There was a large crowd for the beginner’s class at NUS last Tuesday, unbeknownst to me, it was a new academic term for the University and of course there will be new blood! Plenty of new blood!
People are always curious about Aikido, because as a martial art, it seem so ‘strange’. We are one of the quieter class in the Multi Purpose Hall, where we share our space with other folks practicing Muay Thai, Kick Boxing, Silat, Table Tennis, Capoeira . To add to the ‘problem’ of our auditory challenge, Harry sensei is a soft speaker, unless he is bellowing at you for screwing up too badly on your Waza.
“We do take our time to resolve matters so that we can have a mutually amicable outcome.”
It is strange, because in the world of martial arts, where there is plenty of emphasis on the ‘martial’ of the arts, but not that many look at the ‘art’ of the martial.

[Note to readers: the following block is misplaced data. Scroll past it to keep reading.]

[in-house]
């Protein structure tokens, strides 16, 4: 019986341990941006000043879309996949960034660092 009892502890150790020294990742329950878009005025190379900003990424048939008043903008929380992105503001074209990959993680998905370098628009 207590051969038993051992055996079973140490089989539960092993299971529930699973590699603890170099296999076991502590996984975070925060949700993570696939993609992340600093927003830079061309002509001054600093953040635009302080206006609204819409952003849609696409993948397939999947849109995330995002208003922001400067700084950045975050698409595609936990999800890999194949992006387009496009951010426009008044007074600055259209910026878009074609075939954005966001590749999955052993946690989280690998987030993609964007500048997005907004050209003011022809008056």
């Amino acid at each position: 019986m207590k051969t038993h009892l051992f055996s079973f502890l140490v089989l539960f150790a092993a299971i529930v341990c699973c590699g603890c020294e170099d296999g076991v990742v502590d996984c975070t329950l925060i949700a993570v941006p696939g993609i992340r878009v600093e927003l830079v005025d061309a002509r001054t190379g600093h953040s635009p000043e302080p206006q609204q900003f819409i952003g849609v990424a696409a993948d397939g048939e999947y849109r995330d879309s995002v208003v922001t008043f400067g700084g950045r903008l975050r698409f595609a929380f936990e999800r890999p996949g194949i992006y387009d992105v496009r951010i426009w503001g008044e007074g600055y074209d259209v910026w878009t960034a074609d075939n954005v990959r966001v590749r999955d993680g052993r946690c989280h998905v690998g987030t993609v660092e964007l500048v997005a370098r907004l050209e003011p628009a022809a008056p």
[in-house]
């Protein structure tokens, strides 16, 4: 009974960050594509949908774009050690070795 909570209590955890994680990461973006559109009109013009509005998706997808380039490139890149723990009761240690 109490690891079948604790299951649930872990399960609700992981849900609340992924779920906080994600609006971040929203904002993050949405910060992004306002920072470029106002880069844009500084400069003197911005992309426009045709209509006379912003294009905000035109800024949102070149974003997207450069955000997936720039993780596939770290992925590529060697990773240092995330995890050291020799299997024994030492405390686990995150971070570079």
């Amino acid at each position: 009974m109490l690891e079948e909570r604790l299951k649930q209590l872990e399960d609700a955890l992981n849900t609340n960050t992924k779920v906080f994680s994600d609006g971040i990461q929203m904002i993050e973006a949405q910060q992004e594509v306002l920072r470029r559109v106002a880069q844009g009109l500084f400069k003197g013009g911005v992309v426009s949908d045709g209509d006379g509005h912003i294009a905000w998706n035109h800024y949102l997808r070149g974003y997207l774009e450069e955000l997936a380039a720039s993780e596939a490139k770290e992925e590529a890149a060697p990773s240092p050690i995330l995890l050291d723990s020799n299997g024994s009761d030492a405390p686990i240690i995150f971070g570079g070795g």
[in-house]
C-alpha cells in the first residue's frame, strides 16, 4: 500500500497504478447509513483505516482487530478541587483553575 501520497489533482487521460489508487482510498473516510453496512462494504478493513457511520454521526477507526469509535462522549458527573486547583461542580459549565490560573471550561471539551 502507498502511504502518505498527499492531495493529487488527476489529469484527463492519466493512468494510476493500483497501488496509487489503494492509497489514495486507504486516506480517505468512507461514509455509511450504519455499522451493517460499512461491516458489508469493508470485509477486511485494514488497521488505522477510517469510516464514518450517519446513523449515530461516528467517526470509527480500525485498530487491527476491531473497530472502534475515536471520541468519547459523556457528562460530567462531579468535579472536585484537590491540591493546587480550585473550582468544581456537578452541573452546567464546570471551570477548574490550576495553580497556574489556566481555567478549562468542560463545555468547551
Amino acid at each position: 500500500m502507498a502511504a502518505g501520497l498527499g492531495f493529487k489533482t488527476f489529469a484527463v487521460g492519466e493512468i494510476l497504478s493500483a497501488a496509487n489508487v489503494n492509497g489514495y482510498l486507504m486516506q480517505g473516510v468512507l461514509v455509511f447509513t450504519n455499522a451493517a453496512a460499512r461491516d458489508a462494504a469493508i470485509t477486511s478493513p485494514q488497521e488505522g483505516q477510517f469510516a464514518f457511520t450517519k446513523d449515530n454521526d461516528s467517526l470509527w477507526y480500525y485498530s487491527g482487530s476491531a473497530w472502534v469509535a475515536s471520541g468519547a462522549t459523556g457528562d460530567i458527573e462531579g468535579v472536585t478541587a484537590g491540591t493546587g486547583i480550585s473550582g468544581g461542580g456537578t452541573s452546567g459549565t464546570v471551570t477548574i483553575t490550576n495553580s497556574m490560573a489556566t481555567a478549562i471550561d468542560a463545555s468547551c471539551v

The emphasis on the ‘martial’ part is partly due to our humanistic struggle. We struggle to make sense of our struggle. ‘O’ sensei also struggled, I’m sure, and he saw the light to the struggle, Aikido is that light.
Most of the arts are born out of struggle and strife, it necessitates the killing of our fellow human being for our self preservation. Aikido, is also born out of struggle and strife, the distinction is the higher more visible emphasis on killing our ego for everyone’s preservation. So when we think ‘big picture’ in this aspect, we strive to to use our energy more efficiently, effectively.
Which is why Aikido movements are long, circular and seemingly flowing. We do take our time to resolve matters so that we can have a mutually amicable outcome.
Not many art trains you to handle an attacker in such a manner where the attacker walks away attacking you relatively unscathed. So it make people curious as to how this is so? Is it collaboration? Is it an act? Is it effective? What happens if a person kicks? What happens if this happens? What do we do if that happens? Well, all the answers to the questions, come to the mat to find out.
Posted on 18/9/2015